'Leda and the Swan' by W. B. Yeats

Inspired by Roman mythology, this sonnet by Yeats describes the rape of Leda by a swan. As in much Greek and Roman mythology, having children is a complicated business. In this instance, Leda lays two eggs, from one of which hatches Clytaemnestra, future wife and murderer of Agamemnon and a key player in the Trojan War.

  • The Winter's Tale

  • 'The work of Shakespeare is virtually infinite' Jorge Luis Borges

    A jealous king, convinced that his wife has been unfaithful and is having another man's baby, imprisons her and puts her on trial. The child is abandoned to die, but when she is found and raised by a shepherd, it seems redemption may be possible. A bravura blend of tragedy, comedy and romance, Shakespeare's emotionally potent late play explores artifice and nature, mortality and renewal, and the destructive and consoling effects of time.

    Used and Recommended by the National Theatre

    General Editor Stanley Wells
    Edited by Ernest Schanzer
    Introduction by Russ McDonald

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  • Macbeth

  • 'A supreme theatrical poem that has a language that eats into the soul' Michael Billington, Guardian

    Shakeapeare's blood-soaked drama of murder, madness and the uncanny begins as Macbeth is promised a golden future as ruler of Scotland by supernatural forces. Spurred on by his wife, he murders the king to ensure his ambitions come true. But he soon learns the meaning of terror - killing once, he must kill again and again, while the dead return to haunt him. Macbeth is an anatomy of fear and a bleak portrayal of what some will do to achieve their desires.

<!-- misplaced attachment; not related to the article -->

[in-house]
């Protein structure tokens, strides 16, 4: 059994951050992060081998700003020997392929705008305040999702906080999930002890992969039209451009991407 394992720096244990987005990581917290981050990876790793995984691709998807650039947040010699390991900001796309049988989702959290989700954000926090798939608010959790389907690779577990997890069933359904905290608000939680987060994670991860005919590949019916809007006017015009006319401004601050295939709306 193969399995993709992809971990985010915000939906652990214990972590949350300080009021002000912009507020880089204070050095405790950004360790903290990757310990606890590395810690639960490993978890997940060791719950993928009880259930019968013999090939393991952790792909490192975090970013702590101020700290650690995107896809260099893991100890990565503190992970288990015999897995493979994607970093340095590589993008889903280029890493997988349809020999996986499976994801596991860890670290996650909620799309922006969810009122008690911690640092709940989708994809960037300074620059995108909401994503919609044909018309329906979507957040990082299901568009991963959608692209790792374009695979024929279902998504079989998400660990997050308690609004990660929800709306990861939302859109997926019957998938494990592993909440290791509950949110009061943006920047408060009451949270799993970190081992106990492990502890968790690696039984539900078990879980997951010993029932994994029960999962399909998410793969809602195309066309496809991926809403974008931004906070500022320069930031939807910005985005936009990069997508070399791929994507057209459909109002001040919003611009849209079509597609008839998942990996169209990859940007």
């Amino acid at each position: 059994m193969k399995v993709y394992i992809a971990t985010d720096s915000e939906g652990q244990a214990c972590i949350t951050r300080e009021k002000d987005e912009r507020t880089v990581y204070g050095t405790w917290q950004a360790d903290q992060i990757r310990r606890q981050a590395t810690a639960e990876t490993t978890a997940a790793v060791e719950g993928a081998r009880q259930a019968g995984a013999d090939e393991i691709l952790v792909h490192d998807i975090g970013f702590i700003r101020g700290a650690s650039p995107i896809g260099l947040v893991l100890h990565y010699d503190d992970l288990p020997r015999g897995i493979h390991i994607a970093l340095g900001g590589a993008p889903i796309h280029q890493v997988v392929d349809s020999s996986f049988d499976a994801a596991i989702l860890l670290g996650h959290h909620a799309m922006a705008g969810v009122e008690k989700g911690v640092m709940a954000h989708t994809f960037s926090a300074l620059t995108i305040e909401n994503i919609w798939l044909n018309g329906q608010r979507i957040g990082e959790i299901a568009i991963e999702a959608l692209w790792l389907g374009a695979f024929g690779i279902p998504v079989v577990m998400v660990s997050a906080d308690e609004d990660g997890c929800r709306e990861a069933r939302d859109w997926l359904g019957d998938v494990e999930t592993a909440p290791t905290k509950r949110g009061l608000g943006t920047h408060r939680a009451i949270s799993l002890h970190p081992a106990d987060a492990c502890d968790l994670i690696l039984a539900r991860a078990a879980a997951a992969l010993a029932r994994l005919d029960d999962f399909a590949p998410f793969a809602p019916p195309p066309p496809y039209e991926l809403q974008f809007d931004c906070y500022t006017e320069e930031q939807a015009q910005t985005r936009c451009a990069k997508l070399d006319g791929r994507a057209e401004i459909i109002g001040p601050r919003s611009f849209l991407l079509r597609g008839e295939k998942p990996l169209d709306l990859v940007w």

General Introduction by STANLEY WELLS
    Edited by GEORGE HUNTER
    Introduction by CAROL CHILLINGTON RUTTER

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The Winter's Tale and Macbeth by William Shakespeare

It seems that no woman can catch a break when it comes to her child-bearing decisions in Shakespeare's work. Hermione in The Winter's Tale has her pregnancy used as a weapon against her, as her husband Leontes becomes convinced of her infidelity and throws her in prison. Needless to say the birth of his daughter does little to soften his convictions and matters get a lot worse before they get better.

Lady Macbeth meanwhile suffers the opposite fate. As well as committing the sin of being a woman with, arguably, an excess of ambition, her childlessness is used as proof of both her lack of femininity and her husband's impotence.

Bleak House by Charles Dickens

Illegitimacy crops up again and again as a theme in Dickens' work, and the smattering of poor abandoned children in novels like Oliver Twist and Little Dorrit highlights the way that the problem particularly affected working class women. The real parentage of Esther Summerson, the central character in Bleak House, is a secret carefully maintained through the book, and is used as a foil to the concept of the innate immorality of the illegitimate child.

The Handmaid's Tale by Margaret Atwood

As chilling now as when it was written in 1985, The Handmaid's Tale draws a speculative future in which environmental damage has caused widespread sterility, forcing fertile women into servitude as breeders under the ownership of wealthy families. Our hero, Offred, is one such handmaid, whose quiet acts of rebellion and refusal to forget her past place her in grave danger.

The Millstone by Margaret Drabble

This wonderfully progressive novel follows Rosamund Stacey, a Londoner in the Swinging Sixties who finds herself less than comfortable in an era of sexual liberation. In an attempt to get with the times, Rosamund leaps into a one night stand and finds herself pregnant. Our central character's decision to buck convention and raise her daughter on her own couldn't stand in starker contrast to some of this novel's literary antecedents.

Nutshell by Ian McEwan

A foetal Hamlet lies in his mother's womb, overhearing her misdeeds and murderous plots and plotting his revenge in this narratively acrobatic novel. This book will make any pregnant woman nervous of being constantly watched by her unborn charge.

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